Kia Picanto 1.0 Auto review

Kia Picanto 1.0  Auto

Every new Kia is streets ahead of car it replaces. This is also the case with the new Picanto. It is a very competent little city car, with some strange quirks. I found the steering a little odd and took some getting used to, but after 5 days I got the hang of it. The steering is electronic and has a built in inertia at the dead ahead point which is quite disconcerting at first. You do get used to it. Another quirk is the rather large cubby hole at the back. I never quite found the boot. Unless the cubby hole is the boot. Mmmm. It’s possible.

When I took delivery the average fuel consumption was an alarming 8.9 litre/100km. By the time I gave it back it had dropped to 6.6 litre/100km, which included city driving, going up 8 flights in a parking garage daily and about 35km of highway driving, and back, at around 120 km/h every day. Not too shabby. You should be able to achieve around 6 litre/100km.

Good points

The Picanto is very well put together and everything is where you would expect it to be. All the switches and controls are easy to use and do what they are supposed to. The MP3/CD/radio is good and can take iPod, AUX/USB inputs. It is a simple well put together car best suited to urban driving.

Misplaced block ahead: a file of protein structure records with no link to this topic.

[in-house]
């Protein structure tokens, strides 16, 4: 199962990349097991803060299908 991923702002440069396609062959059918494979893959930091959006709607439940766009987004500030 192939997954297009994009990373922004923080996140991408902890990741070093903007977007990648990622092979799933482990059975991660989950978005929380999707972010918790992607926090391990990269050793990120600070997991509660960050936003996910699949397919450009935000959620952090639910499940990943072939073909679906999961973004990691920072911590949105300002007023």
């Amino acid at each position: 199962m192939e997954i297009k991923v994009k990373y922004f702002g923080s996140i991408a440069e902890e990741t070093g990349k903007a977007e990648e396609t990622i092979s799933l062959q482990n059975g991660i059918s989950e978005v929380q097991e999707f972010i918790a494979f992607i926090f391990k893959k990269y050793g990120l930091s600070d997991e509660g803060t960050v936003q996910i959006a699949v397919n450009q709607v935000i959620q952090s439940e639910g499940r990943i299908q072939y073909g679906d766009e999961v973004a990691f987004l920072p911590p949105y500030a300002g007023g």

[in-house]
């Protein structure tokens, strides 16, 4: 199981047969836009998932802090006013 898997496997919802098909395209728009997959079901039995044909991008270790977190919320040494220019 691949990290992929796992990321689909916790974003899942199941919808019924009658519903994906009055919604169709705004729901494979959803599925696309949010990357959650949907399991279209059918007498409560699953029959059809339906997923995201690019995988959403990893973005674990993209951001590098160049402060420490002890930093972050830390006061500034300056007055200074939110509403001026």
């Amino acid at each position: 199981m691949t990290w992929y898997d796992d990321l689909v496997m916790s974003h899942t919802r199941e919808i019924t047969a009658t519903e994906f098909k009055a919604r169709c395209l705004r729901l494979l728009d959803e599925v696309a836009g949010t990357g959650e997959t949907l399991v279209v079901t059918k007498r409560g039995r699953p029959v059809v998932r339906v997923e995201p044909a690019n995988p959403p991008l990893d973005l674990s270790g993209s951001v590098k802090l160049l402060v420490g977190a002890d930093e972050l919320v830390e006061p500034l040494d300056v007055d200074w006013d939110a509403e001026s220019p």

Visibility is excellent and the driving position is comfortable. It is an easy car to drive once you master the steering feel.

The body of the Picanto is stylish, with smooth lines and a look of its own. From the front its quite commanding. a bit like a Chihuahua. Small, but thinks its big. The side view is almost sporty.

I get the impression that it will last well and not give problems. Easy to drive and easy to own.

Weak points

There are a number of things I needed getting used to.

The interior uses a lot of hard plastic. The design of the top of the dash causes a quite bad reflection in the windscreen, especially for short drivers. The seats feel a little thin for long roads but are fine in town and the passenger does not get an airbag unless you get the LX. Legroom in the back is on more than cramped, but fine for children.

The boot is… small. OK for shopping, but not more than a trolley full at a time.

The fuel gauge is inconsistent. It drops rather quickly when near empty.

Apart from the top of the range EX, ABS is sadly missing.


If all you want is a simple, reliable city car then the Picanto checks all the right boxes. The LX models add electric windows in front, front fog lamps and a rear wiper. The EX models add ABS, leather steering wheel with remote controls, rear electric windows and Bluetooth.

The Picanto starts at R99 995 for the 1,0 manual, the 1.0 Auto as tested is R109 995. The top of the range 1.2 EX Auto is R125 995. The best value is probably the 1,0 LX Auto at R117 995.

Picanto comes with a 5 Year/100 000km warranty, a 3 Year/100 000km anti-corrosion warranty and 15 000km service intervals.

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